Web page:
Saturday, July 21, 2007

The Rustle of Icebergs

Mendenhall Glacier, Alaska
July, 2007
Photo by Margaret Ellis Hill, Wilton

—Czeslaw Milosz

Think however you like about this island, its ocean whiteness, grottoes overgrown with vines, under violets, springs.

I'm frightened, for I can hardly remember myself there, in one of those mediterranean civilizations from which one must sail far, through the gloom and rustle of icebergs.

Here a finger points at fields in rows, pear trees, a bridle, the yoke of a water carrier, everything enclosed in crystal, and then I believe that, yes, I once lived there, instructed in those customs and manners.

I pull my coat around me listening to the incoming tide, I rock and lament my foolish ways, but even if I had been wise I would have failed to change my fate.

Lament my foolishness then and later and now, for which I would like so much to be forgiven.


You never know:

JoAnn Anglin writes: You never know where life will be taking you. Do you consider yourself a citizen/artist/activist? If you find yourself in the vicinity of DC next spring, March 20-23, 2008, you may want to stop in at the Split This Rock Poetry Festival, Some of the poets: Jimmy Santiago Baca, Lucille Clifton, Mark Doty, Martín Espada, Carolyn Forché, Sam Hamill, Joy Harjo, Galway Kinnell, E. Ethelbert Miller, Naomi Shihab Nye, Sharon Olds, Alix Olson, Alicia Ostriker, Patricia Smith, and Pamela Uschuk. You can add yourself to a listserve of info if you wish. Check it out!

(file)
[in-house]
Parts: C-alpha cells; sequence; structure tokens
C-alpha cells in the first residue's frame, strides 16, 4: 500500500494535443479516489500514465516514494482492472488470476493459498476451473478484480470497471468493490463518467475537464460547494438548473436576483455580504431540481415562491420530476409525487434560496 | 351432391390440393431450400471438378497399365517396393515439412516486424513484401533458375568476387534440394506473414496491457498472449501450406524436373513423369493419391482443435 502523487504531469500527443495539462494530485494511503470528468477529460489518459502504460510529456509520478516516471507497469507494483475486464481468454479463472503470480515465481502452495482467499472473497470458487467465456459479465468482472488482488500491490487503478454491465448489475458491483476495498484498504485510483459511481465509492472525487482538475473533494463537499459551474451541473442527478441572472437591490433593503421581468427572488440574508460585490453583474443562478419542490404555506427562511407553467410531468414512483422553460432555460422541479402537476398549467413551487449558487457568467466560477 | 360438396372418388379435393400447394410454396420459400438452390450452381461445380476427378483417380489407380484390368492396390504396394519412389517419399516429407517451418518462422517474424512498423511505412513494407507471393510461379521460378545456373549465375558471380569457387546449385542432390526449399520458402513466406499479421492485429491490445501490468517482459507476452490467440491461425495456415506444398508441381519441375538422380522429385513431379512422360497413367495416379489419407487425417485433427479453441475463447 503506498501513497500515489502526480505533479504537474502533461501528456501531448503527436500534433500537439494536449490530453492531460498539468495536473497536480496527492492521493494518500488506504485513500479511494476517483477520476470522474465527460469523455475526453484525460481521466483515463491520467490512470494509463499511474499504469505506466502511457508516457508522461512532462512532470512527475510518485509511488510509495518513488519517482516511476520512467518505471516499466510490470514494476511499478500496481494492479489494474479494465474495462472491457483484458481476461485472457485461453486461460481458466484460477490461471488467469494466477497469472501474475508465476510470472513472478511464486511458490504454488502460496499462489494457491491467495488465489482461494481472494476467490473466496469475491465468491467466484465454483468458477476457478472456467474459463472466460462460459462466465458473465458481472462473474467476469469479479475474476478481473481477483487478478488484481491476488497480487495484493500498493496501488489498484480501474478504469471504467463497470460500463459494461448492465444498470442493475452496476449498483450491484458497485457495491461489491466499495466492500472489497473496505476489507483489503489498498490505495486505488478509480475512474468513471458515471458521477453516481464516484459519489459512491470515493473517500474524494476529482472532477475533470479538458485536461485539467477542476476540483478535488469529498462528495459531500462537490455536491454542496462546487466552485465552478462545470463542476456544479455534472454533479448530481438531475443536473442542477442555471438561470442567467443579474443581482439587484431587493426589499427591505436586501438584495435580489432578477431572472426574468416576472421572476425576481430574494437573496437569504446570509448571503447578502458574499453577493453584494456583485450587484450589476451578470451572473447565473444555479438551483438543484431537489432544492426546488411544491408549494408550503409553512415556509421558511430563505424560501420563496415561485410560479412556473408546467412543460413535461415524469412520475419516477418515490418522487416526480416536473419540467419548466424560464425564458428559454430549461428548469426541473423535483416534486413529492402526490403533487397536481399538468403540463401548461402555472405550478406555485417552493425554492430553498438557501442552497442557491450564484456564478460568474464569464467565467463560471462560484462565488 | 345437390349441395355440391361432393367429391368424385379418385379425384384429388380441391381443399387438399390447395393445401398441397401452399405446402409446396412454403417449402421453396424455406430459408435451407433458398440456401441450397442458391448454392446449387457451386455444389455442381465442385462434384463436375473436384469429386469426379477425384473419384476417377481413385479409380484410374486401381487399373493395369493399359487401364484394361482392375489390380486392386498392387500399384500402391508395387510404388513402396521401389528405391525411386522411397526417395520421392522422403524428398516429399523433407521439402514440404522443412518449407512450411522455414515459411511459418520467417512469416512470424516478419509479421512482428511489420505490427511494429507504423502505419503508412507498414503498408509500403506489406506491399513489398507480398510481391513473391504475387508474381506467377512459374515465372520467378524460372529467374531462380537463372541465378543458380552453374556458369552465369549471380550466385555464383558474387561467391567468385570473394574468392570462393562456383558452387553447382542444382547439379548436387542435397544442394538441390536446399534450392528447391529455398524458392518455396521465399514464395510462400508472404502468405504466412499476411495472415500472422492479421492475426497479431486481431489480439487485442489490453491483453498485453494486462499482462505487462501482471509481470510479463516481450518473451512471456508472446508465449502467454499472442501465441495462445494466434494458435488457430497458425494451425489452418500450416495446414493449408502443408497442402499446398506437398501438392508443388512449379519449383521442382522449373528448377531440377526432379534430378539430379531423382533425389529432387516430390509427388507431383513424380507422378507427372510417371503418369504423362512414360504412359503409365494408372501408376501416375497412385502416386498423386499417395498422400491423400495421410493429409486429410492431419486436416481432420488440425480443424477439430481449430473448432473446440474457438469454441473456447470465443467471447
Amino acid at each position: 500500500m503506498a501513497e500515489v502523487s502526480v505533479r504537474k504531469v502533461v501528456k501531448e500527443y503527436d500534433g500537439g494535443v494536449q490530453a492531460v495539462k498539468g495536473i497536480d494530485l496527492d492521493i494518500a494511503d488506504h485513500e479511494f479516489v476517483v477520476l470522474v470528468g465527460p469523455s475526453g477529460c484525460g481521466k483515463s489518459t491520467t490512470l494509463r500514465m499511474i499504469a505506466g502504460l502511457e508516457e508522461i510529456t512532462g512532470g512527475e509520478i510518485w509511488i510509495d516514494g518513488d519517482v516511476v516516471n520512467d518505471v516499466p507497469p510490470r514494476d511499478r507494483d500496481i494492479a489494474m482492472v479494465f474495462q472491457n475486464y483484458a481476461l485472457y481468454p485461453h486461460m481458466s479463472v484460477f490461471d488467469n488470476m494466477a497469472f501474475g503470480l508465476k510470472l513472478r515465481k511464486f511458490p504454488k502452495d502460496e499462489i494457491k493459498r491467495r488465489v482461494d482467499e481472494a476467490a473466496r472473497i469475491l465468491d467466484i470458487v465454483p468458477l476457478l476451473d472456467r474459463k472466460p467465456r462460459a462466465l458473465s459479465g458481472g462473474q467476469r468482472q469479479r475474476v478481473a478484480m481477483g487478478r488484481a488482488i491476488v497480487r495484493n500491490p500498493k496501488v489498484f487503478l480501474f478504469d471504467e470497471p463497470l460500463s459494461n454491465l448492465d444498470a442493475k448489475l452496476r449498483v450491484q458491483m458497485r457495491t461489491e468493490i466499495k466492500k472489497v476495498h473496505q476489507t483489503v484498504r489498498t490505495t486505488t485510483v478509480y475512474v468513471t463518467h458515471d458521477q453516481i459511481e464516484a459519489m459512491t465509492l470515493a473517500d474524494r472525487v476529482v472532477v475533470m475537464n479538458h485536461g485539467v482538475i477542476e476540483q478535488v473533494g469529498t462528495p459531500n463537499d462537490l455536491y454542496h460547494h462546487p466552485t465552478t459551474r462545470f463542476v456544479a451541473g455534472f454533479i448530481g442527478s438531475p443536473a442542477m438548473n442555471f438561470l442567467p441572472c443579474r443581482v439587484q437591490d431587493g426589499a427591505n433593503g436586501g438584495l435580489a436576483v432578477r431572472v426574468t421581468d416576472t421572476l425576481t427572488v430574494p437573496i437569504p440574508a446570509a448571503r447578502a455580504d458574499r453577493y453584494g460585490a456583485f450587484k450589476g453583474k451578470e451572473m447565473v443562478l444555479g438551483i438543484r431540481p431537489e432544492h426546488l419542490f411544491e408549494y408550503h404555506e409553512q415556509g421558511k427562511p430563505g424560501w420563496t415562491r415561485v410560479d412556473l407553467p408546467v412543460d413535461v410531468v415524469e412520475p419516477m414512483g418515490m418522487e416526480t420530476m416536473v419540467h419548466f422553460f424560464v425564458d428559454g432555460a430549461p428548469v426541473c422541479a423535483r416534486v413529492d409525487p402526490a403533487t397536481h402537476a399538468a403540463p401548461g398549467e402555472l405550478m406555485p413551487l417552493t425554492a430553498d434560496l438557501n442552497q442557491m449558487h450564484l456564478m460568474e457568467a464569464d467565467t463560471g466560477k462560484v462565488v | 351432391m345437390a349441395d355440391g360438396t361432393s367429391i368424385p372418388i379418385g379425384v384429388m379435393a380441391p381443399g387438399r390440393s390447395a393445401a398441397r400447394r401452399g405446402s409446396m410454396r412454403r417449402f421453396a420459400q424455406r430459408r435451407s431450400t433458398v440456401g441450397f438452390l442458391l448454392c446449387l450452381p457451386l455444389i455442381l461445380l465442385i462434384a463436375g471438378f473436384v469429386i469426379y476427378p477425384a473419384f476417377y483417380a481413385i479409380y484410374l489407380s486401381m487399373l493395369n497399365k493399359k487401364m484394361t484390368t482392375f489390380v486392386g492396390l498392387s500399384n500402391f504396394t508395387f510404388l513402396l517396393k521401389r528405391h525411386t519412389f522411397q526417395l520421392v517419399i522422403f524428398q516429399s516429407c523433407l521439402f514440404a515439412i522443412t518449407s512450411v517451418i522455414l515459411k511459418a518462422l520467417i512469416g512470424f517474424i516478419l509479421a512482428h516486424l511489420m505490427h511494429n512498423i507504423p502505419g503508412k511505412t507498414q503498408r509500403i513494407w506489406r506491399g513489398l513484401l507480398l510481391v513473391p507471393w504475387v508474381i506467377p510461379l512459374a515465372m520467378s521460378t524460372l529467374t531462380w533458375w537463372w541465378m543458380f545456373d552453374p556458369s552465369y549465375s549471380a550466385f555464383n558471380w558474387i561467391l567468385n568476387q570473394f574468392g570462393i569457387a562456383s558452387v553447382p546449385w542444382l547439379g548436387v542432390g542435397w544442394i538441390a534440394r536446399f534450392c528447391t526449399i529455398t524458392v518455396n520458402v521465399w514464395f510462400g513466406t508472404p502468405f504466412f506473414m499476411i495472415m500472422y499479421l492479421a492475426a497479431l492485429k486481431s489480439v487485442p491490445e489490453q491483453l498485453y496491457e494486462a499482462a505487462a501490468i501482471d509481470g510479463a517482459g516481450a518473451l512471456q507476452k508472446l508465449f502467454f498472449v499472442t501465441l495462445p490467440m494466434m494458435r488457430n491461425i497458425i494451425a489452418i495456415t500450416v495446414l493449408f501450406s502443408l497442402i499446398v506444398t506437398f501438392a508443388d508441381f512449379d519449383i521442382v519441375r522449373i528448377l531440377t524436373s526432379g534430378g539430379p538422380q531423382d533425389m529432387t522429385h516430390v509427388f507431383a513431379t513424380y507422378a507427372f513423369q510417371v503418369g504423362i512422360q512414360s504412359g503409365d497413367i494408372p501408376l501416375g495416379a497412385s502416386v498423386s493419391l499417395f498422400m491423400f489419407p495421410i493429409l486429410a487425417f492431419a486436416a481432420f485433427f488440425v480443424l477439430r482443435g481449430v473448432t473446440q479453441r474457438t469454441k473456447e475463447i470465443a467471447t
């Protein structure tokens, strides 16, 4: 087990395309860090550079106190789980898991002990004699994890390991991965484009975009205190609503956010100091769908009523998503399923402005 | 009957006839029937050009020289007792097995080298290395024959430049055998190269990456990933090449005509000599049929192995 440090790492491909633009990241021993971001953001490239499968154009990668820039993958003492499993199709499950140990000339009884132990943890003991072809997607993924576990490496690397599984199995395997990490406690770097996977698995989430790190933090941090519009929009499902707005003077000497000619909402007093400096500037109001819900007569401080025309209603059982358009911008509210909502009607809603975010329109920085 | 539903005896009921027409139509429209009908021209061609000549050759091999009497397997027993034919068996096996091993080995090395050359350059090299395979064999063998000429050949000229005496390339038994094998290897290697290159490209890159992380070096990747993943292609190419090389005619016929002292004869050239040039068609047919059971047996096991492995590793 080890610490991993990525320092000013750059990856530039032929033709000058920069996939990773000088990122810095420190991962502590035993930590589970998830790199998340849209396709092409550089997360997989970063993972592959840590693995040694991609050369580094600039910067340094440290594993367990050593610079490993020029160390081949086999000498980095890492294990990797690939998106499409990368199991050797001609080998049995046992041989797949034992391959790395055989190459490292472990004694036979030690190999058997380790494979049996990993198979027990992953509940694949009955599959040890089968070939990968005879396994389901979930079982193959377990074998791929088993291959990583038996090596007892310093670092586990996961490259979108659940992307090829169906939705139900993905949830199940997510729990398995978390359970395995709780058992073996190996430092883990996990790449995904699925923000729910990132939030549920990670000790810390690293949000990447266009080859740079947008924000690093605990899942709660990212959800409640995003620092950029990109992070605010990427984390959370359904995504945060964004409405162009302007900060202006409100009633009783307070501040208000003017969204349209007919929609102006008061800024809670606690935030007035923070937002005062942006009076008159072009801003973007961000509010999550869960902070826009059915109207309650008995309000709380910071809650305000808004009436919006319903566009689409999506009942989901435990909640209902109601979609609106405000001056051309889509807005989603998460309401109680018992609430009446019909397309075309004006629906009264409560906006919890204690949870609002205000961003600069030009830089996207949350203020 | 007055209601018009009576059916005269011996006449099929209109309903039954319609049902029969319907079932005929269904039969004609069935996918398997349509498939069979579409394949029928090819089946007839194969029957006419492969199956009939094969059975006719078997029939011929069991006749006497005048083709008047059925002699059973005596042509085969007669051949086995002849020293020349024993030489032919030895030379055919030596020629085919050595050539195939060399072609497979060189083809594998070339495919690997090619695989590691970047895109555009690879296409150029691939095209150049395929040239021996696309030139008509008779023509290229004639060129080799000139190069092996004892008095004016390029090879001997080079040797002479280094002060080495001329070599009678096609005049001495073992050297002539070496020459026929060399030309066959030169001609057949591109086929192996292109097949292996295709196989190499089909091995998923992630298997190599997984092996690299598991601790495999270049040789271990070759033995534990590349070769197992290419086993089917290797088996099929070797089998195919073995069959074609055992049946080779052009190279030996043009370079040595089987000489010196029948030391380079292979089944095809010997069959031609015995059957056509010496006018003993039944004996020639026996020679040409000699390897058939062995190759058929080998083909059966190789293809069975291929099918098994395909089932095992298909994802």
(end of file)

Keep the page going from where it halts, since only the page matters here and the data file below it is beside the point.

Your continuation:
Cosumnes River Journal

Heather Hutcheson, former Poetry Now Editor and Sacramento Poetry Center Board Member, has had a hand in the production of Volume 1 of Cosumnes River College's new Cosumnes River Journal, along with her hubby, former SPC Board President Martin McIlroy. Handsome and highly functional, the journal (Martin, too) is a compendium of poetry, photographs and short fiction from what I'm guessing are mostly CRC students, though Rattlechapper Frank Taber is also represented. Apparently they are accepting submissions from non-students from Oct. through April (info: Pick up your free copy around town, including at The Book Collector.


—Czeslaw Milosz

A man should not love the moon.
An ax should not lose weight in his hand.
His garden should smell of rotting apples
And grow a fair amount of nettles.
A man when he talks should not use words that are dear to him,
Or split open a seed to find out what is inside it.
He should not drop a crumb of bread, or spit in the fire
(So at least I was taught in Lithuania).
When he steps on marble stairs,
He may, that boor, try to chip them with his boot
As a reminder that the stairs will not last forever.


—Czeslaw Milosz

We were riding through frozen fields in a wagon at dawn.
A red wing rose in the darkness.

And suddenly a hare ran across the road.
One of us pointed to it with his hand.

That was long ago. Today neither of them is alive,
Not the hare, nor the man who made the gesture.

O my love, where are they, where are they going
The flash of a hand, streak of movement, rustle of pebbles.
I ask not out of sorrow, but in wonder.


One more poem, this time from Tom Goff, who has a new publication out from Poems-For-All:

—Tom Goff, Carmichael

Poets are all the same, rabbiting poems
out of hats that are inspirational gimmicks.
Today, you get to read my list poem. It came